For years, the trophy-hunting crowd has treated the world as its playground. They’ve viewed rare creatures as collectibles, assuming that lavish spending on guides, outfitters, and foreign governments entitled them to do as they please in shooting up wildlife.
This week, members of Safari Club International — the Arizona-based group that promotes competitive trophy-hunting activities across the globe – are gathering by the thousands in Las Vegas for their annual convention. But this time they face blowback from an American public more alert to the havoc they create and from businesses and government authorities that are putting up some roadblocks and making their killing sprees a little less biologically diverse than they’ve been in the past.
In 2014, the U.S. Fish and Wildlife Service banned imports of elephant trophies from Tanzania and Zimbabwe. Since the shooting of Cecil in July, 45 major airlines, including Delta, Virgin Atlantic, and United Airlines, have banned the transport of any trophies of the Africa Big Five. Just over a month ago, the U.S. Fish and Wildlife Services conferred threatened and endangered status for African lions across their range – an administrative action that should reduce the flow of lion trophies into the United States from more than 700 a year to a trickle. And just last week, South Africa banned the exports of leopard trophies in 2016, following findings that trophy hunting is detrimental to these big cats’ survival.
Walter Palmer was to trophy hunting what Michael Vick was to dogfighting – the face of the enterprise and an individual whose misdeeds provided a wake-up moment for society on long-running abuse that had for years escaped careful scrutiny. Palmer’s misdeeds in Zimbabwe threw back the curtain on a bizarre subculture of elites who spend their time and treasure killing large numbers of rare big-game animals.
SCI encourages this slaughter by offering accolades and awards to its members. As author and animal advocate Matthew Scully once described it, the Safari Club awards program is sort of a “frequent slayer” scheme; the more you kill, the more credits you gain within the fraternity. Walter Palmer won a “continental” award for killing a dozen animals in North America. When caught with Cecil, he was on his way toward claiming the Africa Big Five award, which requires the killing of an African elephant, an African lion, a rhino, a leopard, and a Cape buffalo.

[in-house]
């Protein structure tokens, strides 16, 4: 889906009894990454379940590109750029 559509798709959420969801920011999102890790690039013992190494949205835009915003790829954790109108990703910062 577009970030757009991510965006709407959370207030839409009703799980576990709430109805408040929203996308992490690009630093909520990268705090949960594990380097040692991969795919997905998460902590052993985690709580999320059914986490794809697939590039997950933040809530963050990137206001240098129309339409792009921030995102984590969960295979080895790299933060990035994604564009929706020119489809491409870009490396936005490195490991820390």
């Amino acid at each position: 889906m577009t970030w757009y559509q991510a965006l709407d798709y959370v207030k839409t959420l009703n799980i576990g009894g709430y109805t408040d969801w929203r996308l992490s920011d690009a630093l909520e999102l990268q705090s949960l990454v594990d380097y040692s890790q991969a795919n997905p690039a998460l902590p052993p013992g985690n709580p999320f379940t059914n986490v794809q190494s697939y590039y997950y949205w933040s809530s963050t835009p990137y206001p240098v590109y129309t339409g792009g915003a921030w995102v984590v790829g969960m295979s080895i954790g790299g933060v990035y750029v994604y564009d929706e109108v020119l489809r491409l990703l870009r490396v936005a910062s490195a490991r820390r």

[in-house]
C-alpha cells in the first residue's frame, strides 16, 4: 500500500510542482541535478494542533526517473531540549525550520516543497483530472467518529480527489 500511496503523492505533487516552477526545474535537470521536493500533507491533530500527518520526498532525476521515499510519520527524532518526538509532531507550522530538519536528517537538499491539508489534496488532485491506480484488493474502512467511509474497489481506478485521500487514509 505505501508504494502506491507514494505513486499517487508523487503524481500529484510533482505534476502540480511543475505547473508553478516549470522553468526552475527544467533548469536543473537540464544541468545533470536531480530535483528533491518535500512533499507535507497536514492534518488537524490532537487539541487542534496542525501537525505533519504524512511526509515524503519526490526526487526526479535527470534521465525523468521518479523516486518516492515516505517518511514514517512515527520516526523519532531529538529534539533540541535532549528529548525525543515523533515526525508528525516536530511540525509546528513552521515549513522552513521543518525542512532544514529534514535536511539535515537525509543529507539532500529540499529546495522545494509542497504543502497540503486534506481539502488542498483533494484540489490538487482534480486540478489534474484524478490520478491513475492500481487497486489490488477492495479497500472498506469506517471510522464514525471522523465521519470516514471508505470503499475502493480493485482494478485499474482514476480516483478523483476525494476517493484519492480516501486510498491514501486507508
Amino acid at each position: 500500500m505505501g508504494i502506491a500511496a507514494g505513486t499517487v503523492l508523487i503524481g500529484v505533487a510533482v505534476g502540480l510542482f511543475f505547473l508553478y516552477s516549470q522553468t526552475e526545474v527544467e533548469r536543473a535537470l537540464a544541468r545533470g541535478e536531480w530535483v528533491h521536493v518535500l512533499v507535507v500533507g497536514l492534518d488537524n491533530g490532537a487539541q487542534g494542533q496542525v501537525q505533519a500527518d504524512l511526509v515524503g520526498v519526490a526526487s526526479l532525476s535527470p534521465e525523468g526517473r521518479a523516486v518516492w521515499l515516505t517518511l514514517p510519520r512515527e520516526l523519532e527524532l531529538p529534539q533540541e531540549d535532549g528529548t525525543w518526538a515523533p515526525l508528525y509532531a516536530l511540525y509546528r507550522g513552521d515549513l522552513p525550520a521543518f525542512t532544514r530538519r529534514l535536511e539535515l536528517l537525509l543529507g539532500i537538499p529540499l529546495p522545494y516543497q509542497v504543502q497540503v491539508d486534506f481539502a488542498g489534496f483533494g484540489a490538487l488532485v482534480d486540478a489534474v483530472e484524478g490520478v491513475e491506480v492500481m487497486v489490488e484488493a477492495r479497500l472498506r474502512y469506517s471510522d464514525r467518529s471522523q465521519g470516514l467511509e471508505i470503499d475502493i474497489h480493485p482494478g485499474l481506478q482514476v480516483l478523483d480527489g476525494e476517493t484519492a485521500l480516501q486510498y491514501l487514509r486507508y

Over the past 10 years, American trophy hunters have killed 5,552 African lions and brought their parts back home. From 2005 to 2014, they brought home more than 1.2 million trophies of more than 1,200 different kinds of animals.
This class of Americans is not only a menace to other countries’ wildlife, but also to native species in our own continent, such as wolves, bears, mountain lions, and bobcats. Today, The HSUS and HSI released a report documenting that trophy hunters have killed approximately 29,000 American mountain lions within the last decade in western states, with almost all of the kills achieved by chasing the cats with packs of dogs and shooting the quarry out of trees. The five states with the highest body counts are Idaho (4,833 lions), Montana (4,407), Colorado (3,414), Utah (3,200), and Arizona (2,893).
SCI secures much of its annual budget by doing auction-based and other forms of fundraising at this convention and others. According to 2015 online auction postings, SCI earned over $2.7 million from last year’s 314 mammal hunt auctions alone. According to SCI’s financial statement, in 2014, $14.7 million of its $23.8 million annual revenue (62 percent) was generated by that year’s convention, between the auctions, tickets, and other fundraising activities associated with the get-together. With this money, SCI works to open up trophy-hunting seasons for wolves, fight efforts to restrict the hunting of African elephants and lions, and lobby Congress to enable its hunters to import endangered polar bear trophies into the United States. The group has also pushed for trophy hunting on National Park Service lands, and is currently fighting a proposal by the U.S. Fish and Wildlife Service to restrict the baiting of brown bears and the snare-trapping of black bears on Alaskan refuges.
What happens in Vegas may stay in Vegas. But the Safari Club folks staying in Vegas this week slay creatures just about everywhere else. The city shouldn’t give them a meeting place where they can develop their plans to loot the world’s wildlife in order to win accolades within the world of competitive trophy hunting. And lawmakers and wildlife authorities shouldn’t tolerate their destructive, selfish, colonial, and competitive hunts any longer.